A consolidated approach to career technical education (CTE) has been sweeping the nation in recent years, and the results show that it's making a difference in students' lives. High school students who concentrate on CTE subjects in Arkansas graduate at an impressive rate of 99 percent, fully 11 percentage points higher than the overall state average.

The occupational-academic methodology of college-level CTE programs in Arkansas is paying dividends as well. The rate of successful degree completion by CTE students at two-year schools is more than twice the statewide community college graduation rate, and 70 percent of graduates from career technical education programs find a job, begin an apprenticeship or enter military service within six months of finishing school.

Here's a list of some helpful resources for anyone looking to learn about CTE in Arkansas:

Most of the two-year schools that offer CTE programs in Arkansas are members of Arkansas Community Colleges, although some private institutions are governed independently. If you're thinking about pursuing a career technical education certificate or degree program, check with the individual schools you're considering to find out more about the specific programs they offer.

Transferring credits in Arkansas

If you're earning a technical degree or completing a certificate program, the workplace will likely be your next stop after graduation. However, those who earn an Associate of Arts or an Associate of Science transfer degree should get ready for the process of continuing their education at a four-year school.

A state law — Act 182 from 2009 — ensures all credits earned by someone completing a transfer degree from a public college are accepted by public four-year schools. As a result, graduates of the best community colleges in Arkansas may be admitted to a university as juniors, having completed the entirety of their first two years of study.

Even private four-year schools often accept transfer credits from Arkansas community colleges and apply them toward a bachelor's degree. The Arkansas Course Transfer System, administered by the state's Department of Higher Education, can help students understand transfer agreements between individual universities and how they work.

You can also take a look at our guide to college transfers for more information on transfer agreements and how you can prepare for your own successful transfer.

Resources for community college students in Arkansas

  • Arkansas Community Colleges offers some information on its 22 member institutions as well as the goals of academic and career education at public two-year schools in the state.
  • A site called Explore Careers, administered by the Arkansas Department of Higher Education (ADHE) can help prospective community college students better understand their options in the workforce.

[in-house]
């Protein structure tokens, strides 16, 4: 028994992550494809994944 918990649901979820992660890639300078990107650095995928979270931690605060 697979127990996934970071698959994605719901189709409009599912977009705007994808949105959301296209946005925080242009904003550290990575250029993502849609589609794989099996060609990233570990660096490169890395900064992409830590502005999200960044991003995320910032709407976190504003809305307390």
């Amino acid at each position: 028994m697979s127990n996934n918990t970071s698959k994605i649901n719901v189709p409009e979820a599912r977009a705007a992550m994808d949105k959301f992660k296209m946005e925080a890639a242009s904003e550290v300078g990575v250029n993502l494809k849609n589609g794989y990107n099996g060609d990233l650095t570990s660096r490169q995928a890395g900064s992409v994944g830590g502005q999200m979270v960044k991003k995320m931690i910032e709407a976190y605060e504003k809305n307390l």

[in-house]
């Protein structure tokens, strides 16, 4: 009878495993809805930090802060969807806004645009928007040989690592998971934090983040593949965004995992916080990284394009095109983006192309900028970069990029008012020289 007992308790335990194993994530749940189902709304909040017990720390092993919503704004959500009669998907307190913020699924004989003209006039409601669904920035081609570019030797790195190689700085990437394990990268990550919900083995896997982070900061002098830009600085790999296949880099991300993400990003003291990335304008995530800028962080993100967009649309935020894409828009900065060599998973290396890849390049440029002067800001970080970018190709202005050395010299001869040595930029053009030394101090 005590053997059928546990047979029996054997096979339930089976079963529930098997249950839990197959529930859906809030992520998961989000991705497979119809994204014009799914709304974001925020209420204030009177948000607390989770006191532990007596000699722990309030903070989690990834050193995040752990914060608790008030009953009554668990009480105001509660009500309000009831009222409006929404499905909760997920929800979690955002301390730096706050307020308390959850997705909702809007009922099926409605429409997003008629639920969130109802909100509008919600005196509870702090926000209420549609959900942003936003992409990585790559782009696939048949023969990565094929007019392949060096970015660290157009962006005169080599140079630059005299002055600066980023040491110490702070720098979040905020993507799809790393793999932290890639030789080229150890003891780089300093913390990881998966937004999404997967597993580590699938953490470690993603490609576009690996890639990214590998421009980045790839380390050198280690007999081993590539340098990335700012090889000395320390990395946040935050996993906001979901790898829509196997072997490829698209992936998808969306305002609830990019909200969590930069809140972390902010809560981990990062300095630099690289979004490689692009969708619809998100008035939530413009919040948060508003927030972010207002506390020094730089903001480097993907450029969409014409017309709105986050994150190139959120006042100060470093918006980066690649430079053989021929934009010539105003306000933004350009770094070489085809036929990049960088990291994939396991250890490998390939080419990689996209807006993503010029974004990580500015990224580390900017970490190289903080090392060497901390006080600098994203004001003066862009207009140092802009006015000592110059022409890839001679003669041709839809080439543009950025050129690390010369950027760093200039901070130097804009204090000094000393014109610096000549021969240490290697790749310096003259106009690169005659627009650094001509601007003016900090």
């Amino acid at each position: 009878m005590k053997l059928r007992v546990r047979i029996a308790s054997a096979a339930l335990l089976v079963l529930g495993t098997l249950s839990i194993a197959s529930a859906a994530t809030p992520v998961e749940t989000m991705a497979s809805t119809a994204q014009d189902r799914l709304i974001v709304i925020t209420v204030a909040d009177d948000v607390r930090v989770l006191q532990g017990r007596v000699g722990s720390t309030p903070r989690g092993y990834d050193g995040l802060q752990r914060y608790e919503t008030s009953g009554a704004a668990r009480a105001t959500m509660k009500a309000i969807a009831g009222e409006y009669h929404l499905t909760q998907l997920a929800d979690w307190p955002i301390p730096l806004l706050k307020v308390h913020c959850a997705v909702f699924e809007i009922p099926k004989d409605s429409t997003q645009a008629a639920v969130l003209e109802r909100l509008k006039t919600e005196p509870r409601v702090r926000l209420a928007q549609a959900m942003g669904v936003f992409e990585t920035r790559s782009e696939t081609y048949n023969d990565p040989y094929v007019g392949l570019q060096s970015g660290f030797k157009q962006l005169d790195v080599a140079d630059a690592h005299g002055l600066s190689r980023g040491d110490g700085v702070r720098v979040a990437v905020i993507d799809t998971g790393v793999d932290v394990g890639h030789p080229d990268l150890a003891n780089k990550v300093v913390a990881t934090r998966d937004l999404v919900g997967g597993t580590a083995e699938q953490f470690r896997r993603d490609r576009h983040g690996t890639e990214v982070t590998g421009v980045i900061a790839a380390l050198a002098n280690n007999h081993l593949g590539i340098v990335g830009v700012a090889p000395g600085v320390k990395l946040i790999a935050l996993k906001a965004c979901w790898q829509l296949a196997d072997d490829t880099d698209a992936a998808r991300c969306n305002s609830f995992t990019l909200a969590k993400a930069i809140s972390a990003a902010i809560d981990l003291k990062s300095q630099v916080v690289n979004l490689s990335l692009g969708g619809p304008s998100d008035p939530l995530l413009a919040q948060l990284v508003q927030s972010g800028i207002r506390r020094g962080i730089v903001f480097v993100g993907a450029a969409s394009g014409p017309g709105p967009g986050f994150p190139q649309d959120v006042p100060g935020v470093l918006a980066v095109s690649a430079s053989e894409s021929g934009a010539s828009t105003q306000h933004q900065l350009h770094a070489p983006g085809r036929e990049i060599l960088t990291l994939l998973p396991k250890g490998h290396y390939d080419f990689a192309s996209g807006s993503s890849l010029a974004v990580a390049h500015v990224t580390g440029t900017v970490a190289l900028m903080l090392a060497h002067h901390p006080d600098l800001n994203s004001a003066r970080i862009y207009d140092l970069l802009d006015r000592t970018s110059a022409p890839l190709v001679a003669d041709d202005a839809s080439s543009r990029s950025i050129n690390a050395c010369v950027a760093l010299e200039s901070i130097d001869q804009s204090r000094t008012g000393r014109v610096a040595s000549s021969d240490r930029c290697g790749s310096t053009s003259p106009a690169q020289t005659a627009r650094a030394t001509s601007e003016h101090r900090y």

• Start your search for community college financial aid at the State of Arkansas student aid portal, which links to statewide aid programs that can help you pay for school.


Using the National Center for Education Statistics' Integrated Postsecondary Education Data System (IPEDS), we generated a list of colleges and universities that met the following criteria:

  • Level of institution is either "At least 2 but less than 4 years" or " Less than 2 years (below associate)"
  • Data is reported for all 14 ranking variables listed in the Methodology section

We ranked the resulting community colleges member schools on multiple factors related to educational opportunity, student performance and student services. Each school was scored on a 10-point scale, using the following data points:

  1. The published in-district tuition and fees, National Center for Education Statistics, 2018
  2. The published in-state tuition and fees, National Center for Education Statistics, 2018
  3. The in-district per credit hour charge for part-time undergraduates, National Center for Education Statistics, 2018
  4. The in-state per credit hour charge for part-time undergraduates, National Center for Education Statistics, 2018
  5. Percentage of students receiving financial aid, National Center for Education Statistics, 2016
  6. Percent of students that transferred to a 4-year institution and completed within 8 years, College Scorecard, 2017
  7. The graduation rate in 150% time, National Center for Education Statistics, 2017
  8. Full-time student retention rate, National Center for Education Statistics, Fall 2017
  9. Student-to-faculty ratio, National Center for Education Statistics, Fall 2017
  10. Percentage of students enrolled in distance education, National Center for Education Statistics, 2017
  11. Flexibility, based on the following data points from the National Center for Education Statistics, 2018
  • Whether the school offers credit for life experiences
  • Whether the school offers programs of study that can be completed entirely in the evenings and on weekends
  • Whether the school offers on-campus day care for students' children
  • Whether the school offers any kind of alternative tuition plan. These may include, but aren't limited to, payment plans or guaranteed rates.